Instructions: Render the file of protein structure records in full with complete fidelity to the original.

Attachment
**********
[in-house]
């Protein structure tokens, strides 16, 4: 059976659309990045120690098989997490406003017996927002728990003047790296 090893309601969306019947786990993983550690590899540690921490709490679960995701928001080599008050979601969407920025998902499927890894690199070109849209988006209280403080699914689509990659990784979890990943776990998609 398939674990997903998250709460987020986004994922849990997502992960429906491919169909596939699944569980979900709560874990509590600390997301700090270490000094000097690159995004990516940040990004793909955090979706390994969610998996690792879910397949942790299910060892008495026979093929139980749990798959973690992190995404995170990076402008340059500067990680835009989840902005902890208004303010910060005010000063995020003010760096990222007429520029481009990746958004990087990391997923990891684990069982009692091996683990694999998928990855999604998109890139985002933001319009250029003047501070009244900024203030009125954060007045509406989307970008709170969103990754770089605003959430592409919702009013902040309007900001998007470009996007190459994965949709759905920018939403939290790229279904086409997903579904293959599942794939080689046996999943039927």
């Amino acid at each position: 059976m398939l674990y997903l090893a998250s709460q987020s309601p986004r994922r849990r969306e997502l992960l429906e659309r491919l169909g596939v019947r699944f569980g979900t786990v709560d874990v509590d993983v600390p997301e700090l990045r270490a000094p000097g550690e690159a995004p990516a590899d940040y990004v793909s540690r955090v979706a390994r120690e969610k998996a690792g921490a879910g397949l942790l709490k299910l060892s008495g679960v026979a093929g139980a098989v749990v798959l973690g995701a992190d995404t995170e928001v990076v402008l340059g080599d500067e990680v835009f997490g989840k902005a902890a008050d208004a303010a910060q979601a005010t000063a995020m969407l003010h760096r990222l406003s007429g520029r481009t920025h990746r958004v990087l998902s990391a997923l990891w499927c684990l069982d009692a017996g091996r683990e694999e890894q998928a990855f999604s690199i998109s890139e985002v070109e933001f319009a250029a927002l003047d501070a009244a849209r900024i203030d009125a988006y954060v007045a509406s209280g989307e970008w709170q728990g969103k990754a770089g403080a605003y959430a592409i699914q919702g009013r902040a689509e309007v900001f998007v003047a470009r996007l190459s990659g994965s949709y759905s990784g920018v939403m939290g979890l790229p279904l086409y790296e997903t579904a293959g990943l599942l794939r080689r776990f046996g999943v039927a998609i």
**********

[in-house]
């Protein structure tokens, strides 16, 4: 059976659309990045120690098989997490406003017996927002728990003047790296 090893309601969306019947786990993983550690590899540690921490709490679960995701928001080599008050979601969407920025998902499927890894690199070109849209988006209280403080699914689509990659990784979890990943776990998609 398939674990997903998250709460987020986004994922849990997502992960429906491919169909596939699944569980979900709560874990509590600390997301700090270490000094000097690159995004990516940040990004793909955090979706390994969610998996690792879910397949942790299910060892008495026979093929139980749990798959973690992190995404995170990076402008340059500067990680835009989840902005902890208004303010910060005010000063995020003010760096990222007429520029481009990746958004990087990391997923990891684990069982009692091996683990694999998928990855999604998109890139985002933001319009250029003047501070009244900024203030009125954060007045509406989307970008709170969103990754770089605003959430592409919702009013902040309007900001998007470009996007190459994965949709759905920018939403939290790229279904086409997903579904293959599942794939080689046996999943039927």
């Amino acid at each position: 059976m398939l674990y997903l090893a998250s709460q987020s309601p986004r994922r849990r969306e997502l992960l429906e659309r491919l169909g596939v019947r699944f569980g979900t786990v709560d874990v509590d993983v600390p997301e700090l990045r270490a000094p000097g550690e690159a995004p990516a590899d940040y990004v793909s540690r955090v979706a390994r120690e969610k998996a690792g921490a879910g397949l942790l709490k299910l060892s008495g679960v026979a093929g139980a098989v749990v798959l973690g995701a992190d995404t995170e928001v990076v402008l340059g080599d500067e990680v835009f997490g989840k902005a902890a008050d208004a303010a910060q979601a005010t000063a995020m969407l003010h760096r990222l406003s007429g520029r481009t920025h990746r958004v990087l998902s990391a997923l990891w499927c684990l069982d009692a017996g091996r683990e694999e890894q998928a990855f999604s690199i998109s890139e985002v070109e933001f319009a250029a927002l003047d501070a009244a849209r900024i203030d009125a988006y954060v007045a509406s209280g989307e970008w709170q728990g969103k990754a770089g403080a605003y959430a592409i699914q919702g009013r902040a689509e309007v900001f998007v003047a470009r996007l190459s990659g994965s949709y759905s990784g920018v939403m939290g979890l790229p279904l086409y790296e997903t579904a293959g990943l599942l794939r080689r776990f046996g999943v039927a998609i």